THE CONDUCTOR AND THE GENERAL
By: Jack Serig, Sr.
During a permanent tour at Ft. Riley, Kansas, early 60’s,
with the 18th Otters* as a first lieutenant, I was ordered to the Pentagon
for temporary duty, to serve as escort for the Deputy Chief of Staff, Intelligence,
Army of Bolivia. During my Pentagon briefings the importance of this
VIP’s visit was repeatedly emphasized. Our government was trying to
improve seriously strained relations with the Bolivian government.
My charge, (DCSINTEL-BOLIVIA) would be the first senior
official from Bolivia to accept our government’s invitation in several years.
My duties to the DCSINTEL-BOLIVIA were similar to that of aide-de-camp, translating
for him, insuring we met our local briefing schedules and getting him to
and from the many far-flung military installations on our itinerary, on time.
The DCSINTEL Bolivia, was considered important enough to be hosted, personally,
by the DCSINTEL, U.S. ARMY, and his lovely wife.
A semi-formal cocktail party and dinner were held at the
Army-Navy Club the night before we departed Washington for our next installation
visit, which was to be accomplished by train. Much to our surprise, especially
after the many goblets of fine wine served with the seven-course dinner the
night before, the DCSINTEL, U.S. Army, a two-star general, personally showed
up at the train station to bid adieu to DCSINTEL, Bolivia.
The general accompanied us on to our car and engaged us
in conversation. The “All aboard!” sounded. The DCSINTEL, U.S. Army
didn’t debark. The train began lurching slowly forward. The general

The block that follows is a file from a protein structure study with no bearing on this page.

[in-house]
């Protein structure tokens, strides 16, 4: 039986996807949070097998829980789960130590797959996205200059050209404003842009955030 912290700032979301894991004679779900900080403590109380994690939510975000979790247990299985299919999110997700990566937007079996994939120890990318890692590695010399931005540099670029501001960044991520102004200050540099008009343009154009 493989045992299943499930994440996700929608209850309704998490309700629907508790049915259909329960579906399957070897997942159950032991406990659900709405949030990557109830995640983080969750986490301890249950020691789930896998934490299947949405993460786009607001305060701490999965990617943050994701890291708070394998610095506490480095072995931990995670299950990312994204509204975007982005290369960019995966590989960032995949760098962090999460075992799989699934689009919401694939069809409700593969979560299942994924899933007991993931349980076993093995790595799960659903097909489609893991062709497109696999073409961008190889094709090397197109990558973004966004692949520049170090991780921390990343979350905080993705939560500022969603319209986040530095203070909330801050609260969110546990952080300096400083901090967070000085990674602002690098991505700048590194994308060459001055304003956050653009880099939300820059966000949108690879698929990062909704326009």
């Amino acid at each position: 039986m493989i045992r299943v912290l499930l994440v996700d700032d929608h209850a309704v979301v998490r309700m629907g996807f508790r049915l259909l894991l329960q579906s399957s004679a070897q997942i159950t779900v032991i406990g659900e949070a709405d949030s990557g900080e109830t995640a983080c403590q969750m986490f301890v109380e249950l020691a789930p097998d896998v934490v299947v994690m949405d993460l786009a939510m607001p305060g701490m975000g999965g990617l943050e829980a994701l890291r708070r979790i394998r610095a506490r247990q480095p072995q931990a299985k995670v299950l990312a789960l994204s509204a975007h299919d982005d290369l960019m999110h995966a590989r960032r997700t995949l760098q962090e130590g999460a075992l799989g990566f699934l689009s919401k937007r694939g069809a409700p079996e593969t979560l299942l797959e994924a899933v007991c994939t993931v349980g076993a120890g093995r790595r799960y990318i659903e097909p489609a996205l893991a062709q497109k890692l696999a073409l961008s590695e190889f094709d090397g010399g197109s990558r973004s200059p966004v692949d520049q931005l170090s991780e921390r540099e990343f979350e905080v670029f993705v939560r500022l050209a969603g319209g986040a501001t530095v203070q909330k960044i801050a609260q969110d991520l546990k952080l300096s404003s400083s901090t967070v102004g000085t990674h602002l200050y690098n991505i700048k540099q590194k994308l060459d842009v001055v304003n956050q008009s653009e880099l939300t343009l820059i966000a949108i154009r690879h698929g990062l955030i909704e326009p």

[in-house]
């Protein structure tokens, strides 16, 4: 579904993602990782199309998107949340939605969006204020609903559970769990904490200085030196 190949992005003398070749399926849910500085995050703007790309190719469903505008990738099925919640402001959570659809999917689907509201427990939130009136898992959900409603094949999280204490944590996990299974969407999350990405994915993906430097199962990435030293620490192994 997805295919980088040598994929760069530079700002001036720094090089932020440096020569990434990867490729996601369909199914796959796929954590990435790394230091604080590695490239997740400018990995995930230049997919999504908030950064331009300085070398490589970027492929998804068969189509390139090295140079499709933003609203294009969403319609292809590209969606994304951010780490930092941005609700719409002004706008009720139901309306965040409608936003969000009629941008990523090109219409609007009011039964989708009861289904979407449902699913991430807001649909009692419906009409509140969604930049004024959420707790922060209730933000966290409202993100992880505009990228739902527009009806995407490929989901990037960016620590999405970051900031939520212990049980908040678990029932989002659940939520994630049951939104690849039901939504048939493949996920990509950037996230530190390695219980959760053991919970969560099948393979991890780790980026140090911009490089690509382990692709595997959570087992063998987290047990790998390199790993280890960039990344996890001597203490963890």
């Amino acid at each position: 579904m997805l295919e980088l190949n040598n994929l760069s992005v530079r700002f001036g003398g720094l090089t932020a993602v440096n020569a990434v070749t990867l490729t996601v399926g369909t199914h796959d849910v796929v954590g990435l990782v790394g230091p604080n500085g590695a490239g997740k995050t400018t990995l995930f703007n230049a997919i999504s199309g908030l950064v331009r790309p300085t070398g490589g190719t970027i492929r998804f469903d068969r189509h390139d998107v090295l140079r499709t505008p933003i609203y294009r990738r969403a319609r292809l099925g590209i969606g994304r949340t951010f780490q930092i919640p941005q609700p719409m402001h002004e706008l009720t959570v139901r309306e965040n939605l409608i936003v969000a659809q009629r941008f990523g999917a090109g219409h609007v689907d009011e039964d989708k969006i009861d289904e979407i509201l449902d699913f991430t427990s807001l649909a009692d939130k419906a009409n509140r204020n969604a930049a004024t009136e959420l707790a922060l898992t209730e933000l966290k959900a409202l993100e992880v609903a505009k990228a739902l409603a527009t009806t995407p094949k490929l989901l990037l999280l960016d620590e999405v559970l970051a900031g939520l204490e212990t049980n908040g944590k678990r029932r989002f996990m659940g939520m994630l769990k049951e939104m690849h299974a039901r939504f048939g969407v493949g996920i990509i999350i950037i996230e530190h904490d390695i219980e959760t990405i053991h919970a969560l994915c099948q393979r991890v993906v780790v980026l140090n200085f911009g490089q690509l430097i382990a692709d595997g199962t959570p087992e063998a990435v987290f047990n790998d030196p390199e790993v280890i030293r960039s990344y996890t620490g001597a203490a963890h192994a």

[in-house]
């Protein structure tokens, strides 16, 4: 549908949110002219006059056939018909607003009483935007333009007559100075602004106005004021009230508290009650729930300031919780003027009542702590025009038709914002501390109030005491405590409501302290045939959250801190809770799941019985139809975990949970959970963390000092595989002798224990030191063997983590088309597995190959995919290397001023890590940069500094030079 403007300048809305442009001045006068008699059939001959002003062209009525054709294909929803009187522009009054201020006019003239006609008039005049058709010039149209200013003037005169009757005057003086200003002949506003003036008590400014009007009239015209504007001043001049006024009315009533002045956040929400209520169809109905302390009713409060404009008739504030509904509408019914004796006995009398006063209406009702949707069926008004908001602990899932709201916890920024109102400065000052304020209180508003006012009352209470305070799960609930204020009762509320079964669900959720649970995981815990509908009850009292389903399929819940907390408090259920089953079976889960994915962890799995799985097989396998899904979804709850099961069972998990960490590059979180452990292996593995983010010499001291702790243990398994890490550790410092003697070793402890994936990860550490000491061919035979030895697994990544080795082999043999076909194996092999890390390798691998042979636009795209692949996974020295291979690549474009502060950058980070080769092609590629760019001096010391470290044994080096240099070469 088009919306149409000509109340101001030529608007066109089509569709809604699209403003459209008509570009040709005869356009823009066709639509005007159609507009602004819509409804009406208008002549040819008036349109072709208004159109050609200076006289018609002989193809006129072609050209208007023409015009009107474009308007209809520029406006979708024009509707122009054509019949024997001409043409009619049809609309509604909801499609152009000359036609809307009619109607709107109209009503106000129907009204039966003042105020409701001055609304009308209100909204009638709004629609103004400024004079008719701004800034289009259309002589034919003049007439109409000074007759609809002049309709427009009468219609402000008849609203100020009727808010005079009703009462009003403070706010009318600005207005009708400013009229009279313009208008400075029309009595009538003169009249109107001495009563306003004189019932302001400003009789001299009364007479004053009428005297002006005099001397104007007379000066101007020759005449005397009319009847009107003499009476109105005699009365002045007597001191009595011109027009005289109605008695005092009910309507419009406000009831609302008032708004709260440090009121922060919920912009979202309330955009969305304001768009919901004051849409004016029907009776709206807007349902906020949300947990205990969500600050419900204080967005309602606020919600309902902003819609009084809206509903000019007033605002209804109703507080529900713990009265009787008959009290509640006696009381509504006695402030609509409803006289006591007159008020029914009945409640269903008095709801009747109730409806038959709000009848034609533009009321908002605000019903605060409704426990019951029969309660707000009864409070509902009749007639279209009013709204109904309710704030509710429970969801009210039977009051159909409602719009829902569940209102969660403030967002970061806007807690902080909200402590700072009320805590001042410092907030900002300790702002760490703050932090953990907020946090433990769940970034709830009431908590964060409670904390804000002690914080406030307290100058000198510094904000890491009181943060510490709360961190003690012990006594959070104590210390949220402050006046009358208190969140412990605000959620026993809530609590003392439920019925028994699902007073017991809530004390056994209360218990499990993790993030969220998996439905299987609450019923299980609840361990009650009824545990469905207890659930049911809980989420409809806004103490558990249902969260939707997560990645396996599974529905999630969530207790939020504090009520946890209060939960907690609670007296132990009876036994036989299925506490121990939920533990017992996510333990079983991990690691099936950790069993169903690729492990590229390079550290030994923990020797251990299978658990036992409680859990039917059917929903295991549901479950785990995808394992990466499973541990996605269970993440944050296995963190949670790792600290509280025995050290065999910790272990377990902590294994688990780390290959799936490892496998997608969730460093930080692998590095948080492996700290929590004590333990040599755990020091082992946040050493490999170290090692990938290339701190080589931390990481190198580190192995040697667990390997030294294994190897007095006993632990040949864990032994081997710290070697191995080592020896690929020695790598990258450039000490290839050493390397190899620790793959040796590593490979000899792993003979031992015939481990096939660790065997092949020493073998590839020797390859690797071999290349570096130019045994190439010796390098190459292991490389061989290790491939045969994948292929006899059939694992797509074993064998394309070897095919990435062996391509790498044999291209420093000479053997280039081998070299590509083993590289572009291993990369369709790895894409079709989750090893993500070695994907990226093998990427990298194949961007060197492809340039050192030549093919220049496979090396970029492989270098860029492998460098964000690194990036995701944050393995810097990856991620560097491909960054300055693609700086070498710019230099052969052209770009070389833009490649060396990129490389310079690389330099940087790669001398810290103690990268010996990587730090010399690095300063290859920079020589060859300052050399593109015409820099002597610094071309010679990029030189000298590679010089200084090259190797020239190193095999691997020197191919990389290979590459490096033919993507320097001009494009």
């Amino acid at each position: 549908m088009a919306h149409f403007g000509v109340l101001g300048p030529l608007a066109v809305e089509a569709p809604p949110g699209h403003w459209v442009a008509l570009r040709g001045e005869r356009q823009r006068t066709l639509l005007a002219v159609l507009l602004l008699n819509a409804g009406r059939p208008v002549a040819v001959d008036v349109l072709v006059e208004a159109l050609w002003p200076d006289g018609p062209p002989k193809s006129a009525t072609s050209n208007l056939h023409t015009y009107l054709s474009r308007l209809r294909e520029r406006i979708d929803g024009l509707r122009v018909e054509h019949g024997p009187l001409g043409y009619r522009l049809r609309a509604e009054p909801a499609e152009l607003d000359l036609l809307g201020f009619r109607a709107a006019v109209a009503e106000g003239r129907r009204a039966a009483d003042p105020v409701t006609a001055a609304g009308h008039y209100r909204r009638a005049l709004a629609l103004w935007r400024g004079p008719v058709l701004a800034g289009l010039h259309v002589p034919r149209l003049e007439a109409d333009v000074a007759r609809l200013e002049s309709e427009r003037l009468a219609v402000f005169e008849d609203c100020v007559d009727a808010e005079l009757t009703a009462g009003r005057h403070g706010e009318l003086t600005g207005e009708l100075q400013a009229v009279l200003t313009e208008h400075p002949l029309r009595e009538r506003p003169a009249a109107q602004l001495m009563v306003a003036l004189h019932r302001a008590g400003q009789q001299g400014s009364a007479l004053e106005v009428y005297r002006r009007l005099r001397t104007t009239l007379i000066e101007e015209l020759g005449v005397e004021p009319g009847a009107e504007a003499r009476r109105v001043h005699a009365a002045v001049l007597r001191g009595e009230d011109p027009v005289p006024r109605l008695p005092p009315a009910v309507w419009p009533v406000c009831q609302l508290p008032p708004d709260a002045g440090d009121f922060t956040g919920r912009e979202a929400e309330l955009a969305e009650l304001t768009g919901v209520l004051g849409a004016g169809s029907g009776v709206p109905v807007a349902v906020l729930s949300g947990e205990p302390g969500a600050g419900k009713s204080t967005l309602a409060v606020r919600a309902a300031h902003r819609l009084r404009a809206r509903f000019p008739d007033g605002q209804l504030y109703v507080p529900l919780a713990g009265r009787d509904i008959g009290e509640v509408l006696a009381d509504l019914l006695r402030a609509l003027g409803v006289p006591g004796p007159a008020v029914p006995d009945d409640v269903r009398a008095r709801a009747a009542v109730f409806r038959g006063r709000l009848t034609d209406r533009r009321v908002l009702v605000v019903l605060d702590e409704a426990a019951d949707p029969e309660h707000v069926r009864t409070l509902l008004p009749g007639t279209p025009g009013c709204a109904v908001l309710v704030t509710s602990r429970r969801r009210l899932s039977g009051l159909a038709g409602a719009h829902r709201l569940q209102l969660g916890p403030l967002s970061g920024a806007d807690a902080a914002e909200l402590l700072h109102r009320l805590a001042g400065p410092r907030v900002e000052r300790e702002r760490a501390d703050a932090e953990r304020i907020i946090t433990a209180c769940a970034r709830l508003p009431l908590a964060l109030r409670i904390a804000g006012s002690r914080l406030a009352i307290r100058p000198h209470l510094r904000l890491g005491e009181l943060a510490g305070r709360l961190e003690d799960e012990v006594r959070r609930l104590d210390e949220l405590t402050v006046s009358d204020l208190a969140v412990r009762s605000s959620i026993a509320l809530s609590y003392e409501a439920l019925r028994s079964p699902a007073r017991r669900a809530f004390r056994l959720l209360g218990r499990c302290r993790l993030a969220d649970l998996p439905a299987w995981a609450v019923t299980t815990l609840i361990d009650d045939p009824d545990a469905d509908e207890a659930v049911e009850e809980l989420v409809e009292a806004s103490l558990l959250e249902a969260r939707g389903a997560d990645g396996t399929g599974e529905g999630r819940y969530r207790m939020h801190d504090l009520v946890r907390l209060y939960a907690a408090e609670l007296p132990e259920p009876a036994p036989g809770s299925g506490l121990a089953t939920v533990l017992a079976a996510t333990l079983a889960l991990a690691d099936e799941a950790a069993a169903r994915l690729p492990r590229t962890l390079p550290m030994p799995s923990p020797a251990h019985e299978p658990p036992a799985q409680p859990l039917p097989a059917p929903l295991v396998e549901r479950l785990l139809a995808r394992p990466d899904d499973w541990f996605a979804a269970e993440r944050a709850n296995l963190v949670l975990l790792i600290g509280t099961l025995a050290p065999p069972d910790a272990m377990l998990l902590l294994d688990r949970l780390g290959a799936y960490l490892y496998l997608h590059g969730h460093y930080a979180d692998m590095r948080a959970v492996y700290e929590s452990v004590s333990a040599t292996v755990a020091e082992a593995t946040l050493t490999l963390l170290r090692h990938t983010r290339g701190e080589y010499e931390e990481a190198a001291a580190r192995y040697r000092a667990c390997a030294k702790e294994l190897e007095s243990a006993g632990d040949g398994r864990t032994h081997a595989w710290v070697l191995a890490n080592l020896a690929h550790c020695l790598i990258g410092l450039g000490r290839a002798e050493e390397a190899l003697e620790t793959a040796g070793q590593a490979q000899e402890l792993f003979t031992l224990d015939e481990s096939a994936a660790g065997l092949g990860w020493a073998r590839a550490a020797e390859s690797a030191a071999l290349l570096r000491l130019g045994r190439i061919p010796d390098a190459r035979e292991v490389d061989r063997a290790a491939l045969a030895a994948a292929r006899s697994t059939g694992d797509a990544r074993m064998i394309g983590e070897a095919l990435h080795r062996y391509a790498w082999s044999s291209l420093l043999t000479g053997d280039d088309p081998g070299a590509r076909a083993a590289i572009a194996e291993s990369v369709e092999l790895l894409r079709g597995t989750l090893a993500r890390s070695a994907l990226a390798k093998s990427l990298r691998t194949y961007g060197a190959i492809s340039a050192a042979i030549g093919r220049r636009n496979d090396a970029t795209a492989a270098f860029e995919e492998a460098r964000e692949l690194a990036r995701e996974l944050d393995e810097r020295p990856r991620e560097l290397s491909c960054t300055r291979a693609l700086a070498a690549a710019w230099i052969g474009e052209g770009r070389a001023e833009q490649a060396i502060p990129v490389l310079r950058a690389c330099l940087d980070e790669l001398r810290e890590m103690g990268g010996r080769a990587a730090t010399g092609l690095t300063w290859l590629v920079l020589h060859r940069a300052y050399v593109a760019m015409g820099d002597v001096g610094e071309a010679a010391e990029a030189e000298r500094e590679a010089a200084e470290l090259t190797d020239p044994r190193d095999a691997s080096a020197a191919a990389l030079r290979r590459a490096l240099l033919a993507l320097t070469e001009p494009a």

made no attempt to leave. The train gained momentum. A conductor
appeared. The DCSINTEL, U.S. Army, said to the conductor, “Stop the
train!” The conductor said, “No!” A heated argument ensued.
Neither side would give in. The train was picking up speed. The DCSINTEL
Bolivia, and I, were having the rare privilege of seeing a American two-star
general, no less than the DCSINTEL U.S. Army, being dressed down and stood-up-to
by a stubborn civilian train conductor. The general reached up and
pulled the “emergency stop” cord. The conductor soundly berated the general—who
was in Class A uniform with two shining stars attached to each epaulet—in
a furious verbal barrage. The train screeched to a slowing halt. The
general shook hands with the Army of Bolivia’s DCSINTEL a final time, said
Goodbye!” with a warm smile, as if nothing had happened, and left our passenger
car, which was the final car of the train.
The last we saw, through our car’s rear observation window,
of the United States Army’s 2-star DCSINTEL, he was walking along the tracks
toward the train station about four blocks away, head proudly held high.
*Otter, an Army STOL (Short takeoff/landing) 11-place aircraft.
This article was published in the LOGBOOK, a tri-annual publication of
the Army Otter-Caribou Association, November, 1997 edition.